Can Breastfeeding Cause Anxiety?

Motherhood causes a lot of things — sleepless nights, moments where you think your heart might literally burst out of your chest, and anxiety. Whether you're anxious about your little one's cough or if they're ever going to sleep through the night, the anxiety is there and it's incredibly real. For moms who breastfeed, that anxiety can be compounded by things like latch issues, milk supply, and being the sole provider of a human being's nutrients. But can breastfeeding cause anxiety? It's a loaded question — there's really a lot happening in terms of motherhood, breastfeeding, and anxiety. It's important to determine exactly what anxiety is and how it correlates with feeding your baby.

According to Mayo Clinic, there's no real answer as to what causes anxiety. Anxiety can be triggered by traumatic events, life experiences, and it can be inherited. In the case of breastfeeding and anxiety, it's obvious that the life experience of motherhood — of having just given birth, and of literally using your body to keep your baby nourished and well — can bring on those anxious feelings. But does that mean breastfeeding itself causes anxiety? There's a lot going on with your hormones, so surely something could explain why you're so anxious all of the time.

Well, there is an explanation — but it's not breastfeeding. International Board Certified Lactation Consultant (IBCLC) Leigh Anne O'Connor tells Romper, via email, that breastfeeding does not cause anxiety, but other contributing factors can, leading you to believe that breastfeeding is the culprit. "The issue is that we all know that breastfeeding is the way mammals are supposed to be fed," O'Connor says. "It is tailor made for babies, the nutrients are balanced — the problem is that bottle feeding is the cultural norm. We see images of babies bottle feeding in media and in real life. The images of breastfeeding? They are often over-romanticized."

And it's true. Think of all the moments in media or books that mention breastfeeding. Chances are, the woman is blissful, her baby is latched perfectly, and she's loving life. Rarely do you see the woman frustrated because her baby won't latch, or the woman whose nipples are cracked and bleeding, making her baby fuss at the breast, or the woman who is so exhausted from cluster feeding that she wants to give her baby a bottle of formula so she can sleep. None of those women in the media's portrayal of breastfeeding look anxious — they look quite the opposite.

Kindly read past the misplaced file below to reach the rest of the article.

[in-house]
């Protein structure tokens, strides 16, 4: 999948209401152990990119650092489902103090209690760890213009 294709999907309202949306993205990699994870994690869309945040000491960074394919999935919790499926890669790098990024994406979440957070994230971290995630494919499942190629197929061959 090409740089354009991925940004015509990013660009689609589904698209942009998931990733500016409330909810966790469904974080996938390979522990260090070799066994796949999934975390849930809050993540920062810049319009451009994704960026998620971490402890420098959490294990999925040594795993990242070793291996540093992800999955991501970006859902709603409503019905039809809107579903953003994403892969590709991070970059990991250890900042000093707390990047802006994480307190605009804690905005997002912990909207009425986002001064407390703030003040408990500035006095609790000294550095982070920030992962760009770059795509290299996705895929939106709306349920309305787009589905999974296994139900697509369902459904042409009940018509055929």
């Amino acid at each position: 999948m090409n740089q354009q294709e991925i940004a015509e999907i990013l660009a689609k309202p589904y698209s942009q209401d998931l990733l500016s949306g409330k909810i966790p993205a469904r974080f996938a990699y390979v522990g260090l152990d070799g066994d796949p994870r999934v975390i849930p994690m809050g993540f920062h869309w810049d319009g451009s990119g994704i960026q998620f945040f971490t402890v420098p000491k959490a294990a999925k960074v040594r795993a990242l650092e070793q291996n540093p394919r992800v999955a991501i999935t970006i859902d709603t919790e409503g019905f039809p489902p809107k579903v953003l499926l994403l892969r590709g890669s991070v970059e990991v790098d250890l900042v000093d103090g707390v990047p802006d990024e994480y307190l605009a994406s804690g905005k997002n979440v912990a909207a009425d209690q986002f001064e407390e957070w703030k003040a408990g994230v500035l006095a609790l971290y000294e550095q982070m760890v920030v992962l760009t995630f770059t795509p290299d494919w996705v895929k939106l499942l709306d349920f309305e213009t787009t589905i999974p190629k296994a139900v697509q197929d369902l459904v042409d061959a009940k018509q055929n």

O'Connor goes on to say that anxiety about breastfeeding can also be caused by the lack of education. "Breastfeeding is rarely taught in schools — medical school, college, high school, elementary school — but because we know how important it is, people are told to do it, but with little instruction," she says. "Moms are reinventing the wheel over and over."

That anxiety makes even more sense, right? When your baby is struggling to latch and all anyone can tell you is to "keep trying because it's natural," of course you're going to become unhinged. O'Connor also suggests that the act of giving birth can also affect how you look at breastfeeding and your anxiety. "We also forget that birth has an impact on how breastfeeding goes — birth effects both mom and baby," she says. "These days, birth is so controlled and medicalized so that the instincts of both moms and baby are sheathed by drugs." How can you feed a baby with your own breasts if you don't know how to begin or if you're still reeling from the shock of, you know, pushing a human being out of your vagina (or having one cut from your body)? Oh, and now you have to raise this baby to become an upstanding individual. No pressure — just use your boobs.

While O'Connor suggests that the portrayal of breastfeeding in society (and the medical community, to an extent) can be the reason you feel so anxious while nursing, a little science could make you feel better. According to Breastfeeding Today, a publication by La Leche League International (LLLI), breastfeeding can actually help solve some of your anxiety. Breastfeeding is anti-inflammatory, which can not only improve your overall health, but help lower your stress response, therefore decreasing your anxiety (and depression) levels. The article also noted that, overall, breastfeeding mothers get more sleep than moms who formula feed. Even though the average amount of extra sleep is only 20 minutes, research has found that its enough to make a difference in how a mom feels overall, and her mental health.

But despite all the research, O'Connor says the issue still remains — moms want to do right, but they have no idea how to and they feel totally lost. "The medical support team often has little knowledge to help these moms," she says. "So when some of the moms stop breastfeeding and the pressure is off, they feel better, therefore it seems like breastfeeding is the cause of their anxiety, whereas the culture is really to blame."

If you're experiencing anxiety while breastfeeding, the first thing you need to remember is that those feelings are valid, but they aren't caused by the biology of breastfeeding. Are they caused by poor latch issues, a depleted milk supply, or the stress you feel over pumping at work? Could be. However, that doesn't mean the actual act of breastfeeding causes anxiety. If you want help overcoming anxiety while breastfeeding, reach out to an IBCLC. Chances are, they can help you solve the problems you're having while breastfeeding and decrease your anxiety in the process. It's also important to remember that most medications, including anti-anxiety drugs, are safe to take while breastfeeding and that your mental health is just as important as feeding your baby, even if it means switching to formula.